Skip to main content

Advertisement

Advertisement

Japan Hour

Road Trip On Uchibo And Sotobo Line - Part 1

Road Trip On Uchibo And Sotobo Line - Part 1

Japan's tallest pedestrian bridge which offers stunning views of Tokyo Bay, a Lovers’ Sanctuary with a "bell of happiness" and a store selling Boshu's famous loquat products are featured this week.

The next journey of enquiry and discovery takes place on the Uchibo and Sotobo railway lines in Chiba Prefecture. Two pairs of travellers will go around Boso Peninsula over three days. Gitan Otsuru and Jun Shibuki will be in charge of the first half of the trip, while Mami Kumagai and Taku Suzuki will take over the second portion of the journey.  

The first pair of travellers will start by riding on the Uchibo Line. Established in 1912, it was originally called the Kisarazu Line, operating from Soga Station to Anegasaki Station. The entire line was established in the Taisho era and in 1972, its name was changed to the Uchibo Line.

From Chiba Station in Chiba City, Mr Otsuru and Ms Shibuki take the 9.50am train to Kisarazu Station, 45 minutes away. They ask a local about a famous spot here and are told about Nakanoshima Bridge, which boasts a breathtaking panoramic view of Tokyo Bay, Kisarazu City and even Yokohama Bay Bridge. Nakanoshima Bridge, which connects Nakanoshima Bridge Park and Kisarazu Port, is a popular spot for clam digging. At 236m long and 27m tall, it is also said to be the tallest pedestrian bridge in Japan.

The travellers then drop by Fresh Mart Sanpei, a supermarket that has been loved by the locals for 50 years. It was originally a butcher's shop, but now sells everything from groceries to household goods. This includes about 50 kinds of meat such as beef, pork and chicken. The owner suggests Mr Otsuru and Ms Shibuki check out a restaurant behind the supermarket. Yakitori Sanpei, a small eatery, opened in 1984 and has only eight counter seats. A popular dish here is the roasted pork, which is simmered in a homemade soy sauce-based sauce for an hour. Another favourite, beef shoulder steak, is simply seasoned with butter and a squeeze of lemon, after which soy sauce is added. It is cooked on a hot iron plate.

Mr Otsuru and Ms Shibuki then head by the 2.50pm train to Hamakanaya Station and reach after about 20 minutes. A resident suggests two places - the Kanaya Art Museum and Lovers' Sanctuary. The museum is closed on this day, so the pair goes to the Lovers' Sanctuary, installed next to Kanaya Ferry Terminal in 2010. This romantic monument was designed by Yumi Katsura, a fashion designer. It is said that when a couple rings the “bell of happiness” here at dusk, they will be blessed with eternal love. Many weddings have also been held at the Lovers’ Sanctuary with the bell in the background.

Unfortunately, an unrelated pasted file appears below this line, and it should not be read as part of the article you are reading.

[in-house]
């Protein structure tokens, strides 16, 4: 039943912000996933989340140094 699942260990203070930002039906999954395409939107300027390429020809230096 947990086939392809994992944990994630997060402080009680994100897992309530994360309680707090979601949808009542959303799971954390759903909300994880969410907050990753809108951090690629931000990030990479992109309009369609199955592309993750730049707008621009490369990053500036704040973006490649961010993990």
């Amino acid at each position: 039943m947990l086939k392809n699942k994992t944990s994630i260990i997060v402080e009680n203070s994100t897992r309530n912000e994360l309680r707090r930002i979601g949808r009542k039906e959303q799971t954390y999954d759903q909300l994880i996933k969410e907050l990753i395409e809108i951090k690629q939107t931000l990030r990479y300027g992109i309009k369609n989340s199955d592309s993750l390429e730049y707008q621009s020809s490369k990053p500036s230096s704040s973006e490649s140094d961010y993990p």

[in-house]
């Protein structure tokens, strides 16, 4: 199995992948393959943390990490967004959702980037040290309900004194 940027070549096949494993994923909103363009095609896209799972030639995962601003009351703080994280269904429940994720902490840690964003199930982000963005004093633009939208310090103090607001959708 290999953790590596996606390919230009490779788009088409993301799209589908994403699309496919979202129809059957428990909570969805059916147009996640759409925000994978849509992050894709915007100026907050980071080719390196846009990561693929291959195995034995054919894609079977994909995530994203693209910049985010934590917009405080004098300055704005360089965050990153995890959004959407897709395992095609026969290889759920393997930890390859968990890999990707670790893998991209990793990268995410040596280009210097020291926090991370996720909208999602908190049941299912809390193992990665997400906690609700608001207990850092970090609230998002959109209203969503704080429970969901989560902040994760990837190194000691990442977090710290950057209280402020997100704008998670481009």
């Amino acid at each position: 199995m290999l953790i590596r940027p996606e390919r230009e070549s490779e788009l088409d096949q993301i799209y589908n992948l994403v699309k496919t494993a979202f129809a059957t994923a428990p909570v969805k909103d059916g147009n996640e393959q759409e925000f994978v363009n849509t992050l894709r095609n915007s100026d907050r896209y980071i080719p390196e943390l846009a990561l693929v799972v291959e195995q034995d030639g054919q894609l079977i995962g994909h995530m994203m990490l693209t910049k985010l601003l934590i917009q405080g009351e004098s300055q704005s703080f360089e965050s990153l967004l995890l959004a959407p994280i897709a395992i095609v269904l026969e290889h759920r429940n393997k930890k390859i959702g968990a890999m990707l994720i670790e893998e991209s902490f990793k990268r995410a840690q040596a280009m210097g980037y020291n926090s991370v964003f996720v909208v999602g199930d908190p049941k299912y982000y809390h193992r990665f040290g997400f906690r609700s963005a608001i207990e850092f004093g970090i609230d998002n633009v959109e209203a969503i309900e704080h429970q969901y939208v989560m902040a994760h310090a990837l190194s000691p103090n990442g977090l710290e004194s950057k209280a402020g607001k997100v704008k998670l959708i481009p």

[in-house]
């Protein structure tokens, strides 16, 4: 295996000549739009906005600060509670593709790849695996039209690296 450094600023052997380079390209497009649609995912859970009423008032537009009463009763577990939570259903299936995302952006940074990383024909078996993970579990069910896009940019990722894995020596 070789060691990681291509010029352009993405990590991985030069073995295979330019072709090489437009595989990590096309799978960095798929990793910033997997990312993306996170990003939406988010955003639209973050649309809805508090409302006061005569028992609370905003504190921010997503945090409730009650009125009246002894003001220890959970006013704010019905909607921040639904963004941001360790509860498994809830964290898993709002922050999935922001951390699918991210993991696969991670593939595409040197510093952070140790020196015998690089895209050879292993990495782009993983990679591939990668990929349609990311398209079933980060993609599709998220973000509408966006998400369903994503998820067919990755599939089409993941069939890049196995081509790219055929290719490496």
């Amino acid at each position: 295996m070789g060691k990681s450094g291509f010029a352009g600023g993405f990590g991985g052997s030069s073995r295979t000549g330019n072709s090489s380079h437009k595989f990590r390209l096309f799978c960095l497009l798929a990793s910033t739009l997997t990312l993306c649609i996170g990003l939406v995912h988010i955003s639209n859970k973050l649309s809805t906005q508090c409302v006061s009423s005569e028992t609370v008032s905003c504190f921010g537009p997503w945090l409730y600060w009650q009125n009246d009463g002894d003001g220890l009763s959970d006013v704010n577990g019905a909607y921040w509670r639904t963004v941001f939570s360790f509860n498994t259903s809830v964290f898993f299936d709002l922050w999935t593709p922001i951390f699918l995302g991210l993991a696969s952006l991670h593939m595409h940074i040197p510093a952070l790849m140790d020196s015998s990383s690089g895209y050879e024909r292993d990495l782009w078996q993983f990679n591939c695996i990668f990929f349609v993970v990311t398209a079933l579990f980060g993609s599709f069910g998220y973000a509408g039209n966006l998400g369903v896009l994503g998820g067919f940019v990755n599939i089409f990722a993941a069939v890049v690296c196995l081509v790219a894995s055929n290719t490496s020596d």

The two travellers continue asking locals for recommendations. A store owner at Kanaya Harbour tells them loquats are famous in Boshu and they should check out the souvenir shop next door. Shokusai Ichiba sells nearly 2,000 local products. It has a dedicated corner for about 200 loquat products such as cookies, sweets and juices. Its most popular product is loquat jelly, which has even been presented to the imperial family.  

Mr Otsuru and Ms Shibuki then go to Tateyama Station, six stops away from Hamakanaya, on the 4.30pm train. Onboard, they ask passengers about accommodation spots. One of them suggests Tarobe, a Japanese-style inn with a great view of the ocean. The train reaches Tateyama Station in 25 minutes. The travellers call the inn but it is fully booked. They speak to a lady who owns a bar and she recommends they eat at Oshare Sushi and try their luck at the Tateyama Seaside Hotel. The pair manages to secure two rooms and the lady offers to drive them there. After driving along the coastline for about five minutes, the team reaches the resort hotel. Opened in 1962, all the rooms face the ocean. 

After checking in, the pair walks to Oshare Sushi which was recommended earlier. It has been around since 1999. It was in fact renovated three years ago and its name was changed in Umi no Hana. It serves fresh local fish caught on fixed-net fishing boats owned by the store. The sushi is made with locally produced Koshihikari rice by experienced chefs. For sashimi, seasonal fish caught in the waters of south Boso is used. They include yellowstriped butterfish, red seabream, barracuda, Japanese seaperch and Japanese amberjack. The sushi also features locally caught Japanese seaperch and yellowstriped butterfish.

The next morning, Mr Otsuru goes to the hotel's hot spring, which offers a panoramic view of the ocean. It has a private hot spring source and the bath is open for day use also. The hotel's shuttle bus takes him and Ms Shibuki back to Tateyama Station. They then take the train to Chikura Station, two stops away. There, they meet up with the travellers for the second part of the trip, Mami Kumagai and Taku Suzuki. 

Tips:

1)    A must-visit attraction near Kisarazu Station is the scenic Nakanoshima Bridge
2)    Boshu loquat jelly is one of Boso Peninsula’s popular items
 

Source: CNA

Advertisement

Also worth reading

Advertisement